How the global health community is fighting the rise of superbugs
Here are the leading solutions to antibiotic resistance, the next major global health threat.
JILL INVERSO: Antibiotics have revolutionized healthcare. They represent the hidden backbone of modern medicine by enabling medical advances such as surgical procedures, organ transplants, and chemotherapy. They have saved countless lives from death and disease caused by bacterial infections. Alarmingly, anti-infectives are losing their effectiveness because pathogens change and find ways to resist the effects of antibiotics, leading to the development of superbugs.
Antimicrobial resistance, or AMR, is widely recognized as one of the biggest threats to global health today. It has the potential to affect anyone, at any age, in any country. AMR causes 700,000 deaths annually across the globe, a number projected to skyrocket to 10 million by the year 2050 if new interventions are not developed.
At Pfizer, we take this growing threat very seriously. Driven by our desire to protect global public health and address the medical needs of patients suffering from infectious diseases, we are committed to being a leading provider of solutions to both help prevent and treat infections.
We remain committed to developing diverse solutions to address AMR. This includes: expanding our diverse portfolio of anti-infective medicines and vaccines to treat and help prevent serious infections around the world; growing our innovative surveillance tool, ATLAS, to help physicians better understand evolving resistance patterns; advancing good stewardship to ensure patients receive the correct antibiotic only if it is needed and for the right duration; advancing global policy leadership to facilitate antibiotic development and proper use; applying responsible manufacturing practices that minimize impact on human health and the environment.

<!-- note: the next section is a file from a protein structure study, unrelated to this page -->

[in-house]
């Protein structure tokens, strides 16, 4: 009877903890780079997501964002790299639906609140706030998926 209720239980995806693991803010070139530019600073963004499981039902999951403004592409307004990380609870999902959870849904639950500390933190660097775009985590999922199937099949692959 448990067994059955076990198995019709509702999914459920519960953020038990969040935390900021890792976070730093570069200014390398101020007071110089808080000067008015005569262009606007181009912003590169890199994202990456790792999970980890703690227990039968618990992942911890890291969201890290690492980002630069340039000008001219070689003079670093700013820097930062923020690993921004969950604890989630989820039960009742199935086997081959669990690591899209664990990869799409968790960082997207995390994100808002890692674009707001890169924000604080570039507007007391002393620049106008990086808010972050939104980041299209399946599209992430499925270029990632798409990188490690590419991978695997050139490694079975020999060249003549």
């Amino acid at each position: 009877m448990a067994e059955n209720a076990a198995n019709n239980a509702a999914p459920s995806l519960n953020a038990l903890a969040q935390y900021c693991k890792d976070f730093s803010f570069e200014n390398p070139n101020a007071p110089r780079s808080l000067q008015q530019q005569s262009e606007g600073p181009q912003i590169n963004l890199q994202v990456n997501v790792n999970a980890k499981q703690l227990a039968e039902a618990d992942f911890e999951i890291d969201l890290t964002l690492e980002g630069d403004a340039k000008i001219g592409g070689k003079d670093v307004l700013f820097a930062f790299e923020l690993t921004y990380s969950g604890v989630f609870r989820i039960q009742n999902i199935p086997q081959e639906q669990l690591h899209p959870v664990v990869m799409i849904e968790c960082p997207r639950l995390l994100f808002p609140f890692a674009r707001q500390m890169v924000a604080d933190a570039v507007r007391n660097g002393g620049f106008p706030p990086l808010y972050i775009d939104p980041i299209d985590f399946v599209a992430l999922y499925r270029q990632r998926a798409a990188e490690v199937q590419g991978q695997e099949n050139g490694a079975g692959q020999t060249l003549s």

It is imperative to preserve the effectiveness of existing antibiotics through good stewardship and treatment practices, and effectively monitoring antibiotic resistance globally through surveillance.
Pfizer is proud to sponsor one of the largest AMR surveillance programs in the world, which was recently recognized by the Access to Medicines Benchmark Report on AMR as a standout "among all surveillance programs." Our global bacterial surveillance program, ATLAS, which stands for Antimicrobial Testing Leadership and Surveillance, was established in 2004 to monitor real-time changes in bacterial resistance and track trends in multi-drug resistance longitudinally over time.
Today, ATLAS includes source information from more than 760 hospitals across 73 countries, including emerging market countries in Africa, Asia, and Latin America. Overall, it has generated 14 years of continuous global bacterial susceptibility data. ATLAS data serve to inform health care practitioners and researchers on changing resistance trends in their regions and countries, and also supports global health authorities in developing antimicrobial stewardship programs. These data are available to all—free of charge—through a publicly available website and through a mobile application.
Antimicrobial stewardship practices can help to reduce the spread of AMR by applying greater oversight of appropriate antibiotic usage to enable more rational and judicious prescribing practices. Pfizer encourages the responsible use of its antimicrobial products by promoting the selection of appropriate patients for treatment and by using the optimal drug regimen, dose, and duration of treatment. We are also addressing stewardship through our support of appropriate education and training programs for physicians and hospitals around the world.
But there are actions that every individual can take to help as well. When you are prescribed an antibiotic, don't miss doses, and please finish the course of medication. Never take an antibiotic prescribed for someone else or prescribed to you for a different infection. And keep vaccinations up to date for you and your family. Vaccines are administered to help prevent infections from happening in the first place, thereby reducing the need for antibiotic usage that can lead to the development of resistance.